Also June 17-19 is the Summer Heat Air Festival at the Delaware County Airport in Muncie. Here you can find hot air balloons, air shows, airplane displays, kites, fireworks and more. If it flies, it's at the Summer Heat. 765-284-2700.
They say there's frog jumping going on at the Orestes Oak Tree Festival (June 18, 765-754-7966). This we want to see, along with the parade, the car cruise-in and the karaoke, of course.
Authentic Native American art, dancers and demonstrations might be the reasons why the Eiteljorg Museum Indian Market (June 25-26, 636-9378) was voted one of the top 10 Indian markets in the U.S. Head to the Eiteljorg Museum and Military Park to see if you agree.
The downtown riverfront on the Ohio River in Madison is overcome with boat lovers when the Madison Regatta (July 1-3, 812-265-5000) kicks off. This year's event is the 55th anniversary, and like the previous 54 years, the regatta features machines that hit speeds of 200 mph or more in unlimited hydroplane racing action. You can also check out the vintage boat exhibitions, fireworks, air shows and music.
We suspect the people of Berne are pretty neutral when it comes to picking the best festivals around Indiana. The one thing they might have an opinion about, however, is that the Swiss Days (July 28-30, 260-589-8080) festival in their town is definitely worth the trip. This event brings a little Switzerland to Indiana with live entertainment that includes polka bands, quilt and art shows, a parade, rides and even a horse-pull.
Still wondering exactly what's in a hotdog? We're not sure if the people in Frankfort know, but we are pretty sure they don't care. Downtown Frankfort is overrun with wieners the last weekend in July when townsfolk arrive for the Frankfort Hot Dog Festival (July 29-31, 765-654-4081). Here festival-goers can enjoy the many children's activities, crafts, sporting events and other mystery meat events.
Hotdogs not your style? Then skip Frankfort and head to Whiting for some Yugoslavian pastries at the Pierogi Festival (July 29-31, 219-659-0292). Partake in the Slovak sing-along, the Mercantile Polks Parade and the pierogi eating and tossing contest. It's fun. We swear.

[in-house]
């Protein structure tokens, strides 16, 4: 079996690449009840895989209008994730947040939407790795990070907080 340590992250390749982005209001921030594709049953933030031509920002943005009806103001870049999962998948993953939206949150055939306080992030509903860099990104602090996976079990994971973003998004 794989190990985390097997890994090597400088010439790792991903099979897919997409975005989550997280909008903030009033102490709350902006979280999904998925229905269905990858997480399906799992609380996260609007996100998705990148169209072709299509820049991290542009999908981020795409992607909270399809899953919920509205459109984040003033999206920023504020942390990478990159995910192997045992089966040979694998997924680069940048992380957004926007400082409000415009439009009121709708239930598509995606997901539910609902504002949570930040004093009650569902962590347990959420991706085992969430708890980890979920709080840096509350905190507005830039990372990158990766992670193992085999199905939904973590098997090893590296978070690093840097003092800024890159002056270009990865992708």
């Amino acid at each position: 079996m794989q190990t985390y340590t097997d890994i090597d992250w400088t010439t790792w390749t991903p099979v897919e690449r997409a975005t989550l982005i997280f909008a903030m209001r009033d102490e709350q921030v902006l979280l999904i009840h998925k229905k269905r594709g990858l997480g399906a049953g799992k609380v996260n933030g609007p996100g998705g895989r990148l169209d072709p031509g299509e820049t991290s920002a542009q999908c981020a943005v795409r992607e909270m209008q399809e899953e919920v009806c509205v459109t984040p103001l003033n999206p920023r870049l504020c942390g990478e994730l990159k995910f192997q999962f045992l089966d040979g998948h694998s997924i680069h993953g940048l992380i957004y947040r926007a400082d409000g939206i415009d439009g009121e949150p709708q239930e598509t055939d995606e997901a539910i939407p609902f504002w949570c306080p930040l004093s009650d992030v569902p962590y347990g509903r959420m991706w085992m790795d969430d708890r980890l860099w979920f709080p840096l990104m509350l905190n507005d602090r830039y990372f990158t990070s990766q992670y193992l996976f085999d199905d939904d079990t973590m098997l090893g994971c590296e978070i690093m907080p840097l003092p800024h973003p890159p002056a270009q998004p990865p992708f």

Remember playing wiffle ball when you were a kid? Why not test your skills again at the Zoar Mosquito Fest (Aug. 6-7, 812-536-2920) wiffle ball tournament in Stendal? Whether you win or lose, you can still enjoy the chicken dinners and homemade ice cream afterward, then do a little shopping at the flea market and wonder why they named it the Mosquito Fest.
Don't let the name fool you. Citizens of Gosport aren't lazy when it comes to putting on an event that packs some punch. Gosport Lazy Days Festival (Aug. 11-14, 812-879-4746) takes over the town park with a hog roast and fish fry, along with a 5-mile walk/run, a parade and plenty of children's games to keep the little ones in line.
Looking down the road, September looks to be a lot about wheels ... and food. First up: The Indiana Bicycle Coalition Bikefest (Sept. 2-5, 317-466-9701) takes over the Holiday Inn in Jasper. This end-of-the-summer bicycle bash includes road and mountain biking, family rides and an ice cream social. For car buffs, the Nostalgia Festival in Bluffton and Hayden's Auto Daze Gone By are both on Sept. 3, and the Back to the Fifties Festival takes place in Lebanon from Sept. 16-17. Toward the end of the month, the monstrous Fairmount Museum Days/Remembering James Dean Festival (Sept. 22-25, 765-948-4555) draws thousands of classic cars and gearheads behind the wheels.
Then there's this September food frenzy. The Ligonier Marshmallow Festival (Sept. 2-5, 260-894-4159), the Marshall County Blueberry Festival in Plymouth (Sept. 2-5, 888-936-5020) and the Catfish Festival in Petersburg (Sept. 7-10, 812-354-8155) will be dishing out the eats. If pork is more your thing, then check out the Tipton County Pork Festival (Sept. 8-10, 756-675-2342) before you stop over at the Jackson County Watermelon Festival in Brownstown (Sept. 9-11, 812-358-3266). Back in Indy, there's the ever-popular Rib America National Tour (Sept. 1-5, 249-2710) at Military Park in downtown Indianapolis. This lip-smackin' family event gives the high-five to award-winning BBQ, music and more. You can also get your fix with feta at the Indianapolis Greek Food Festival (Sept. 9-10, 283-3816), and for a snack with your movie, load up on boxes of rich buttery goodness at the Valparaiso Popcorn Festival (Sept. 10, 219-464-8332).